Other cyber shoe waiting to drop on BYOD
Government employees using mobile devices for work are realizing billions of dollars a year in increased productivity, a new study found, but those gains could be threatened by a lack of security for the devices.
The vast majority of employees use devices such as laptops, tablets and smart phones outside the office, and most smart phone and tablet users are using personal devices rather than those issued by their agencies, according to the study by the Telework Exchange. But there is a general lack of policies for how bring-your-own devices — BYOD — can be used and how they should be protected.
“Even basic measures like passwords are not highly used,” said Kyle Keller, director of the federal cloud business division of EMC, a sponsor of the report. “Whether or not an agency has a BYOD policy, the devices are coming. This is something we have to address in the short term.”
Keller identified initial steps to address the situation:
- Recognize that personal devices are being used for work.
- Develop and enforce policies for their use and protection.
- Identify options for available technology that can easily help protect the devices.
The Telework Exchange is an advocacy group for telework in the government workplace. The study, sponsored by EMC, VMware, Cisco Systems and Carahsoft Technology, was based on an online survey of 314 federal employees who use mobile devices and claims a margin of error of 5.49 percent with a 95 percent confidence level.
Respondents claim an average of nine hours saved each week through improved communications and collaboration with colleagues and better customer service. The study extrapolates this to an annual savings of $28.4 billion.
Despite security concerns, those savings are unlikely to have been compromised yet through security breaches of mobile devices. The study cites a Government Accountability Office report showing a 185 percent increase in mobile malware between July 2011 and May 2012, but to date most mobile malware targets foreign users, often Chinese. In this country, mobile devices typically are not used for financial transactions or to access and store sensitive data, and exploits for them have tended to be less sophisticated.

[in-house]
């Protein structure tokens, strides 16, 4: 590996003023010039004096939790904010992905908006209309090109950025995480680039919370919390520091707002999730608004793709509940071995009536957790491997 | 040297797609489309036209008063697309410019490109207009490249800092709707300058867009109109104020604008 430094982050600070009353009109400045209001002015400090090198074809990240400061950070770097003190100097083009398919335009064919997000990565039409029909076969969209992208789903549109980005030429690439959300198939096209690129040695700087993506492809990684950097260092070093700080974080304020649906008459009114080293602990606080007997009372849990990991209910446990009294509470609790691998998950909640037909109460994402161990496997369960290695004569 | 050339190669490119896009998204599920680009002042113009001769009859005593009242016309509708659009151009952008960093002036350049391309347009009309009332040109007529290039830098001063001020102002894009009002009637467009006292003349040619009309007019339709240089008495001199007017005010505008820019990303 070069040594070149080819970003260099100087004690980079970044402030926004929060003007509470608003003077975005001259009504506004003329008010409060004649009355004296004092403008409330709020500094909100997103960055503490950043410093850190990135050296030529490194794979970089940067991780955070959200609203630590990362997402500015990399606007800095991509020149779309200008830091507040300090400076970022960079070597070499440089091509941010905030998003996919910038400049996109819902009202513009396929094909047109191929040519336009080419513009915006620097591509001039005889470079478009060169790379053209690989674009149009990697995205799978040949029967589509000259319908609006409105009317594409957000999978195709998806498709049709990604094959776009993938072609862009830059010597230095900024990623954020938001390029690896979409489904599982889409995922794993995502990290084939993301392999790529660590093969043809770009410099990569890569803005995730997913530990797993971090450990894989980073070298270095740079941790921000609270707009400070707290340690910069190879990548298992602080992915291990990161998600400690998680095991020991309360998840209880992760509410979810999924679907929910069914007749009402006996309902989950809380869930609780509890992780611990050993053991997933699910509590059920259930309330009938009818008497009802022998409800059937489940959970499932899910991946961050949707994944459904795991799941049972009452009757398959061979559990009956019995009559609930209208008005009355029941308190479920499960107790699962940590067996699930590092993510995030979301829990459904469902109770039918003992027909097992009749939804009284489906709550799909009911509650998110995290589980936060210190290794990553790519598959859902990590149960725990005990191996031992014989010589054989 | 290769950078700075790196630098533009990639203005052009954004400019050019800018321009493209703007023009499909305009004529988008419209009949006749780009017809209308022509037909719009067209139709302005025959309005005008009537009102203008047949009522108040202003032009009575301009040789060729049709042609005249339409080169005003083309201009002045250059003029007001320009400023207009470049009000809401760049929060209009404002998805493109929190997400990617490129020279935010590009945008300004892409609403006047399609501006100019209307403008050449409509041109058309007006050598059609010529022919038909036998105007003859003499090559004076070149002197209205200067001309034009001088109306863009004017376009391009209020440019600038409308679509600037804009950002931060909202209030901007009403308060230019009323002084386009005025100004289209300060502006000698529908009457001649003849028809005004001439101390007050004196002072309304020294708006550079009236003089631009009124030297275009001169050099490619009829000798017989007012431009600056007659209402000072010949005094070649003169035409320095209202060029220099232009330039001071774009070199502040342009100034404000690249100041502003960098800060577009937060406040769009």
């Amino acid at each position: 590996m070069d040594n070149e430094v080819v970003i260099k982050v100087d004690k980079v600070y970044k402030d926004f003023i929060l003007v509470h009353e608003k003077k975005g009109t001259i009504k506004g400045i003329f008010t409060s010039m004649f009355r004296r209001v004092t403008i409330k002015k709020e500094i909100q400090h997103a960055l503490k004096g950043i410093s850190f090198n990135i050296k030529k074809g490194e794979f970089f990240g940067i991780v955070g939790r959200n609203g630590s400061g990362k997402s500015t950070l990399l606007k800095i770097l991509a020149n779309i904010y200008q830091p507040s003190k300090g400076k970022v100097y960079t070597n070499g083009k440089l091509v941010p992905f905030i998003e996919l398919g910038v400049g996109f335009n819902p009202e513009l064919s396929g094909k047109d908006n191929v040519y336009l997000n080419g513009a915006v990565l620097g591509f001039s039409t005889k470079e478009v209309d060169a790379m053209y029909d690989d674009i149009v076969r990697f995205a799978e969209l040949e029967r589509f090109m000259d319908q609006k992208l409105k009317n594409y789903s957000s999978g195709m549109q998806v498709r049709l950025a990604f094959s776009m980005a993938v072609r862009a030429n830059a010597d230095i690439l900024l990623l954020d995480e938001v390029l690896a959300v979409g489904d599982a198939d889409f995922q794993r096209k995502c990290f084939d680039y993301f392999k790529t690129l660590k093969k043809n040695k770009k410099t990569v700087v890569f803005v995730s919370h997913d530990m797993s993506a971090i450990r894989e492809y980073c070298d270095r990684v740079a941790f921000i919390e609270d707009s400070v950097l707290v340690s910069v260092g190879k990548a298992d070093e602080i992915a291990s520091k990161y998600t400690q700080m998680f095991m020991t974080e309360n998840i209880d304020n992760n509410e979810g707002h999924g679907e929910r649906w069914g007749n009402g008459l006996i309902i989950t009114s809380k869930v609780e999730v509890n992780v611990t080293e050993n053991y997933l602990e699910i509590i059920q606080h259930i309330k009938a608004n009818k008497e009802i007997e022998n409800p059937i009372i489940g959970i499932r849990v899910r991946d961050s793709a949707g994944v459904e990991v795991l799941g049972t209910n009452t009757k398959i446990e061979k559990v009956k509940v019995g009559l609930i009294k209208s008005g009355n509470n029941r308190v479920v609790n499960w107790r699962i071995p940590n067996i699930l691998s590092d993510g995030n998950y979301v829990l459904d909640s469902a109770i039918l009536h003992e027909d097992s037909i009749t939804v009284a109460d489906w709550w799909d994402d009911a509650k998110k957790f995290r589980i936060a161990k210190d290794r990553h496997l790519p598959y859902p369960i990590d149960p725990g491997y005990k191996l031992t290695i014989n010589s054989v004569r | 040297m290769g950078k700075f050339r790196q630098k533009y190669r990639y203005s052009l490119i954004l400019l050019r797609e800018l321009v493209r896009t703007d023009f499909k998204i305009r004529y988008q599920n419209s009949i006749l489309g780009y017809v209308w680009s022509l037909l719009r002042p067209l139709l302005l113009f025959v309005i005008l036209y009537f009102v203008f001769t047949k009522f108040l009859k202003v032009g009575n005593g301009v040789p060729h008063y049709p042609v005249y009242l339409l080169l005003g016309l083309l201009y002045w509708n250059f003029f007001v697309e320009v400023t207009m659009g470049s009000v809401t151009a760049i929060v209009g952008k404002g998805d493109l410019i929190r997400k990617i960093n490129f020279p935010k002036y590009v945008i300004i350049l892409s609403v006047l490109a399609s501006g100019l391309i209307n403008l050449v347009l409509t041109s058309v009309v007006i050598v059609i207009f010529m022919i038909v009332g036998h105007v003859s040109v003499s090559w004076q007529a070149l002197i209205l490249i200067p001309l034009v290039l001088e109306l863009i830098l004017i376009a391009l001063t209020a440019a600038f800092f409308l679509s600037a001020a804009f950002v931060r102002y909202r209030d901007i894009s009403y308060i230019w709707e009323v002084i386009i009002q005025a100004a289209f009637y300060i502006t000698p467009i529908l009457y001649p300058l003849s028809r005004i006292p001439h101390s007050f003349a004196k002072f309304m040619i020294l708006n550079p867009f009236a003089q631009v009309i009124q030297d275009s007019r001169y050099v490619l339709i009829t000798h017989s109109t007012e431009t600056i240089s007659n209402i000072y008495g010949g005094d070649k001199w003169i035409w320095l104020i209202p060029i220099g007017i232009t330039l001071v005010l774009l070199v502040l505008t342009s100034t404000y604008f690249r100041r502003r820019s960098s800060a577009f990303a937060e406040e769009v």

But the growing functionality of the devices and their use in the workplace could make them attractive targets for espionage in the near future.
Keller said he believes mobile security can be improved without hurting productivity. “You don’t want to take productivity gains in lieu of security protections,” he said. “We should be able to maintain productivity while improving security.”
But heavy-handed security practices on mobile devices that are provided and managed by agencies have driven some workers to use personal devices instead, according to some respondents in the survey. “Because of the multi-layer security on my work device, it is sometimes easier to get work done by e-mailing it to my much faster personal device which has less security,” one respondent is quoted as saying.
Some security requirements are challenging. Federal workers and contractors are supposed to use digital certificates contained in Personal Identity Verification cards for accessing government IT resources. This is far from universally implemented on desktop and laptops, and rarely required for smart phones and tablets because they usually do not have built-in card readers. Enforcing the requirement on personal mobile devices would mean retrofitting them with card readers, which could be expensive, cumbersome and unpopular.
But there are some basic security precautions that can be taken relatively easily, Keller said. Requiring the use of strong passwords is one step that should be taken, and it is possible to enable some forms of two-factor authentication and protections such as remote data wiping with software.
Agencies “have to decide what applications to deliver to devices based on what is available,” he said.